Shabbat Candlesticks

Those who have witnessed the candle lighting ceremony in Jewish homes on Shabbat or festival eves can attest to the fact that something very special takes place in at that time. The Jewish women and girls in the house usher in the holy day by lighting candles and .reciting quiet prayers. It is a time for introspection and supplications from G-d. Canaan Online Company have a wide variety of Shabbat Candles that add much beauty to this age-old tradition. All of the Shabbat candlesticks are handmade in Israel by well-known artists. Shabbat candles are a perfect gift for a new couple who are building their own home as well as being ideal for a housewarming, as a way of wishing the home-owners that their new home be filled with light and blessings.

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The procedure of lighting Shabbat candles is as follows;

According to the Kitzur Shulchan Aruch, it is proper to place some money in a charity box before lighting the candles.

The woman of the house (or man if there is no woman of the household) lights the candles.

From the moment the candles are lit, the woman lighting them has taken Shabbat upon herself.

Due to this fact, the one lighting may not extinguish the match after lighting as this is an activity that is forbidden on Shabbat. Therefore, one must drop it in a safe place and allow it to go out- for example on a metal tray upon which the candles stand or in a ceramic bowl that was set out for this purpose.

Additionally, after lighting the candles one may not move the match box or charity box from the table. Someone else who has not yet taken Shabbat upon themselves, such as her husband, can remove the box or she should just make sure in advance that the box is somewhere where it can remain over Shabbat.

According to Ner Shabbat, Chapter 13, after lighting the Shabbat candles there are those who stretch their hands out towards the candles and move them inwards in a circular motion, as a way of ushering in the Shabbat. This motion is repeated three times. After the third time the woman covers her eyes and recites the special blessing over the candles, "Baruch Atah Adonai Eloheinu Melech HaOlam Asher Kideshanu Bemitzvotav Vetzivanu Lehadlik Ner Shel Shabbat Kodesh."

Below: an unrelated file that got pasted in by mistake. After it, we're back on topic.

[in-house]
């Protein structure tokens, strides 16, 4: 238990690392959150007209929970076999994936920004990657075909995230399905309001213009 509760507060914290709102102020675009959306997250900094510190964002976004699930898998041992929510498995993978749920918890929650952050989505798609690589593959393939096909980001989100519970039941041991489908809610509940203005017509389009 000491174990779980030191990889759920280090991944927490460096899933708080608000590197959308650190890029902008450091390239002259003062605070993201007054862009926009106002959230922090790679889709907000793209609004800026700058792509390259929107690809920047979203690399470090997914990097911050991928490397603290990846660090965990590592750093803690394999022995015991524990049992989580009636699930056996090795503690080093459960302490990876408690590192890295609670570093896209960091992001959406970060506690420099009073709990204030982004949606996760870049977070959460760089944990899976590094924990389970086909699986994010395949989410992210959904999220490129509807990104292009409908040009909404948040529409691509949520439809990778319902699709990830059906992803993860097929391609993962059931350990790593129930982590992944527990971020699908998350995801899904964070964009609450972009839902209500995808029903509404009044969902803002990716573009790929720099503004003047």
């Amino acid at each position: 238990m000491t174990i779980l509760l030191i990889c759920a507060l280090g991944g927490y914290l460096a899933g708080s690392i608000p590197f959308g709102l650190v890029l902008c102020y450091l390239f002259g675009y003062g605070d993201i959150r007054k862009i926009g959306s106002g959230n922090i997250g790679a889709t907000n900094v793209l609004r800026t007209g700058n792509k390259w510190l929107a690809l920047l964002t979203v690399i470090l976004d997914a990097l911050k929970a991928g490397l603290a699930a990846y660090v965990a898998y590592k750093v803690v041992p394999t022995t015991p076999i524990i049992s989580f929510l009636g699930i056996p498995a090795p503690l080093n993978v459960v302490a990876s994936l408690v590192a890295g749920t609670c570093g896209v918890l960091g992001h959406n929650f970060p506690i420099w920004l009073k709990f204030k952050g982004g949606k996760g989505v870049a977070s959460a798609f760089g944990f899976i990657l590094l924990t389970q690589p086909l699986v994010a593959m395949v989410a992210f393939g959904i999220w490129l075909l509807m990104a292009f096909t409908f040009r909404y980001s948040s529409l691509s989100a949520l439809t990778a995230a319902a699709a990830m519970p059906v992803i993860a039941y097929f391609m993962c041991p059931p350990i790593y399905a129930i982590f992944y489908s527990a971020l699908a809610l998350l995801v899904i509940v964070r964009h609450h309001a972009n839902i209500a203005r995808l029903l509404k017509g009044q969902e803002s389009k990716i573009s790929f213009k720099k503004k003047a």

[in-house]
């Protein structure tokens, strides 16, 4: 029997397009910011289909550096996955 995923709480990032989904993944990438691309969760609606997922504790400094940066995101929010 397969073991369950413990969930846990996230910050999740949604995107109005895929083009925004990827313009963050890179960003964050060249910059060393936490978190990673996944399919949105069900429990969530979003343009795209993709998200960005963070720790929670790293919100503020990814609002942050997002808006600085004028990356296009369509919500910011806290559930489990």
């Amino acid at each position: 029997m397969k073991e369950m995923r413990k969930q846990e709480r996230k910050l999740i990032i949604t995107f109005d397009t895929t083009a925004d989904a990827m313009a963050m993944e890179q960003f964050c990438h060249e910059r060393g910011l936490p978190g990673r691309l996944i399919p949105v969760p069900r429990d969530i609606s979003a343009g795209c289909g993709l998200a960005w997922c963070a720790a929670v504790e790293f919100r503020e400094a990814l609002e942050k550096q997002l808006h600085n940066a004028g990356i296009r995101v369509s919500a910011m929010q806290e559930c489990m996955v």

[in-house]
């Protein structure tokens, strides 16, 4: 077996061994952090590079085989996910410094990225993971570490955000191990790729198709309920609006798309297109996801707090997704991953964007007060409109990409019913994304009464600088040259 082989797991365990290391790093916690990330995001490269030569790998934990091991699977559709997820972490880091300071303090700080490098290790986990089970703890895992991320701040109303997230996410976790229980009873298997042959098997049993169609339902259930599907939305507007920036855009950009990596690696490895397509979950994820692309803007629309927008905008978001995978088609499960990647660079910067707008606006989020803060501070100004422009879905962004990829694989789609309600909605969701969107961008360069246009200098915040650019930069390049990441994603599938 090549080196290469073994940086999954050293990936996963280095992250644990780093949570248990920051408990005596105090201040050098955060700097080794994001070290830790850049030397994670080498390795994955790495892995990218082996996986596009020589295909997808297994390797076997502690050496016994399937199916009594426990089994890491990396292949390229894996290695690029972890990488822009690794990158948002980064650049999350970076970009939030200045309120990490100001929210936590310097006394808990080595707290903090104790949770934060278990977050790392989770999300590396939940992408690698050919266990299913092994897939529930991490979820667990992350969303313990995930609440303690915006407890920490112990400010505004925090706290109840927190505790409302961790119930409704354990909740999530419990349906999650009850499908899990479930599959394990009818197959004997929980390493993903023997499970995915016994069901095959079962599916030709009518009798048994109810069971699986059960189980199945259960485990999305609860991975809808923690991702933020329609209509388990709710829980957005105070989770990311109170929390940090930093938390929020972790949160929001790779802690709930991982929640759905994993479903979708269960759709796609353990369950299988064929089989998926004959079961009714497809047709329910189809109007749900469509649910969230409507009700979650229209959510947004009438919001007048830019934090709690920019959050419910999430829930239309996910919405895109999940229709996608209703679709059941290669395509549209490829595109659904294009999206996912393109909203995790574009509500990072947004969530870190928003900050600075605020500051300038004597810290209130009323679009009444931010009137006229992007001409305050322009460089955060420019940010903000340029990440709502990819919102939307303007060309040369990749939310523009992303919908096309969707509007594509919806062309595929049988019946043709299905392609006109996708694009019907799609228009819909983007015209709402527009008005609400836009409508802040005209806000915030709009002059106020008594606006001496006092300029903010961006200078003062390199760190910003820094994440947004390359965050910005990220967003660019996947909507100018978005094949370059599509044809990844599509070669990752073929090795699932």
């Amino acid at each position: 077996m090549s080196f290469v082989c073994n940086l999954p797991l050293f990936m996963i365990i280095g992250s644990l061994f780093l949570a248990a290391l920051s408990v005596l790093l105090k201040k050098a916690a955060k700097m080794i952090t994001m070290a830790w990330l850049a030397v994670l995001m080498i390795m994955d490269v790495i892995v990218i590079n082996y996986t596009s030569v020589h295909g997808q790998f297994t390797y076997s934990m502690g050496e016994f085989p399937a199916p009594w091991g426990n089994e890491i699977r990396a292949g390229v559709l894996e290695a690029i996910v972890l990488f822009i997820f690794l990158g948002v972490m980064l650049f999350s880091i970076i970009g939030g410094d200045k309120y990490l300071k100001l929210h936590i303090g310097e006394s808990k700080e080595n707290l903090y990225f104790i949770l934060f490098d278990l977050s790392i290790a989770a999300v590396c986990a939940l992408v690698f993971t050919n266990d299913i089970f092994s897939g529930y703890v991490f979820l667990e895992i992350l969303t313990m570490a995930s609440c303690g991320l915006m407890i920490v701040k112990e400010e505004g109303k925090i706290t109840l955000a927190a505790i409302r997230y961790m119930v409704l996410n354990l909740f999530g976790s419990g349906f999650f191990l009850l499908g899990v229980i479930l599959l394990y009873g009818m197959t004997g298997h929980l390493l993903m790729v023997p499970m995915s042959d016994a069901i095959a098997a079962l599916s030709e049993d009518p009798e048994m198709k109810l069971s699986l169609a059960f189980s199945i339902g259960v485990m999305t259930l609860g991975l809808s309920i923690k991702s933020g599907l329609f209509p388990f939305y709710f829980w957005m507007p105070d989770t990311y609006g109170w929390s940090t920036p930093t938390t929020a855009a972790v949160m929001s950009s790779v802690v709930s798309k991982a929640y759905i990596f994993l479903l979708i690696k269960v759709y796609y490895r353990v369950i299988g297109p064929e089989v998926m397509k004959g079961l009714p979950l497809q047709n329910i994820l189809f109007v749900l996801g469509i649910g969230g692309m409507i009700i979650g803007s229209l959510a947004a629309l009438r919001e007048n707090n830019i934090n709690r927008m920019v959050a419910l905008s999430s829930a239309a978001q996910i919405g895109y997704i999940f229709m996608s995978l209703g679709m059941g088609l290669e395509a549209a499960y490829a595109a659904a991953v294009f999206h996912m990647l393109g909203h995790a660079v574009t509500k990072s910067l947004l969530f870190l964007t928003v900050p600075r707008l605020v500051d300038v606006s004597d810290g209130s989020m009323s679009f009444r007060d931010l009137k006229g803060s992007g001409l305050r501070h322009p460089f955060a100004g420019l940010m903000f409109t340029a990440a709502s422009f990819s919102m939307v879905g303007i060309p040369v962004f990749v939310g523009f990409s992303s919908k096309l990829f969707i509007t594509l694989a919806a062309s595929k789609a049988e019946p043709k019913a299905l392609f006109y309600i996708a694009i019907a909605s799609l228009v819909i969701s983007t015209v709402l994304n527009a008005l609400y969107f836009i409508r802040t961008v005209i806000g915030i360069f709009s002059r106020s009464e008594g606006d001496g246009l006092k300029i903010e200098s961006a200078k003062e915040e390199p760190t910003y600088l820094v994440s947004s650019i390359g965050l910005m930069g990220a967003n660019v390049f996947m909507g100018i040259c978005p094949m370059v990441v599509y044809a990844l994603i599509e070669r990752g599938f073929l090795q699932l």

This translates to mean, "Blessed are You, L-rd our G-d, King of the Universe, Who has sanctified us with His commandments and commanded us to kindle the light of the holy Shabbat."

After reciting the blessing, the woman keeps her eyes covered and says private prayers as this is considered a very auspicious time for doing so. It is customary to beseech G-d at this time for children who will grow in Torah study, spreading G-d's light in the world and that G-d light up the world with the light of redemption.

After lighting candles it is traditional for the woman to uncover her eyes and wish those present "Shabbat Shalom," a peaceful day of rest.

It is relayed in the mystical book of the Zohar that is especially important to light the Shabbat candles with joy and filled with positive feelings.

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